Monday, January 17, 2011

What the Hell Is Halal? (Hint: Heavenly)

One of the biggest complaints about Seattle's light-rail system is the distance between stops. If you live between two stations, it's a bit of a schlep--a miserable experience on a rainy day. As someone who mostly rides the train for the food, it means that I see dozens of restaurants that pique my curiosity but which are a longer haul from my stop than my level of hunger is usually willing to wait.
But it's time those cafes (and my post-holiday muffin top) got some attention. The stretch between the Columbia City station and the Othello is especially rich with diverse food possibilities--Chinese, African, Vietnamese, and barbecue line Martin Luther King Jr. Way. So from the latter, I jumped off and headed north.
The Cafe: While riding light rail, a sign I see frequently is "Halal," usually followed by some descriptor like "African Meats." Frustrated by my own ignorance, I found myself under the bright, welcoming sign at Moga's Market (6727-B MLK Jr. Way S., 723-3588).
Inside were shelves of culinary basics: flour, sugar, and the like. Racks of clothing filled an adjacent room. Hanging from the racks were the burqas and hijab headdresses worn by the women chatting at the counter. There were also stands filled with long beautiful skirts that made me wish I were six inches taller. But there was no sign of these halal meats, so finally I asked.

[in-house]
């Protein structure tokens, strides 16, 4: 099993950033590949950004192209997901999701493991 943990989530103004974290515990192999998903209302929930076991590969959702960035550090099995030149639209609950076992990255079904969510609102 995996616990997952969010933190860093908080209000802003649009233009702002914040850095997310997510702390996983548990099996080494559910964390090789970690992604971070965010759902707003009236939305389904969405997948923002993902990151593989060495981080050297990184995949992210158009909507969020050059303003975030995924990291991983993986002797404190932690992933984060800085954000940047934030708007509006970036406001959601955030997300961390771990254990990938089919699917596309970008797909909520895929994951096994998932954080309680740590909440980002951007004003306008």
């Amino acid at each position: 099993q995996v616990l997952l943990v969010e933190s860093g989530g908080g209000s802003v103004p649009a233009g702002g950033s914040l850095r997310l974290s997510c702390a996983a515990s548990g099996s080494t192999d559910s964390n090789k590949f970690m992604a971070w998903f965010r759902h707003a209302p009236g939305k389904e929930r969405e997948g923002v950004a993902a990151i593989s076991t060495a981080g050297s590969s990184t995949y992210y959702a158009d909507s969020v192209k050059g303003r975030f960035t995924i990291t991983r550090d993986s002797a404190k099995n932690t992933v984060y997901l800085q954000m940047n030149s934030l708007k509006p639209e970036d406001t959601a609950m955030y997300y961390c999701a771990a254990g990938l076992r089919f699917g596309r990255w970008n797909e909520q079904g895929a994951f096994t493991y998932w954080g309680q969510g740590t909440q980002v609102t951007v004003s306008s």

"Halal is from God," one of the women at the counter explained. "At Safeway, that meat isn't Halal. Like Allah."
With the language barrier making details a little difficult, I did some Wikipedia sleuthing back home. Based on the Internet encyclopedia and my conversation at Moga's, it appears Halal is a designation similar to kosher. Halal meat is slaughtered in a ritual method known as dhabiha.
"And you sell Halal meat here?" I asked the woman, glancing around the store.
"It's in the back, we cut it," she replied. "Do you want beef? Goat? Chicken?"
I ordered a pound of halal steak and another woman headed for the back. 15 minutes later she returned with a gorgeous red chunk of beef that looked well over a pound. "$3.99," she said.

I don't think I've ever paid that little for such pretty meat.

Courtesy by: Seattle Weakly

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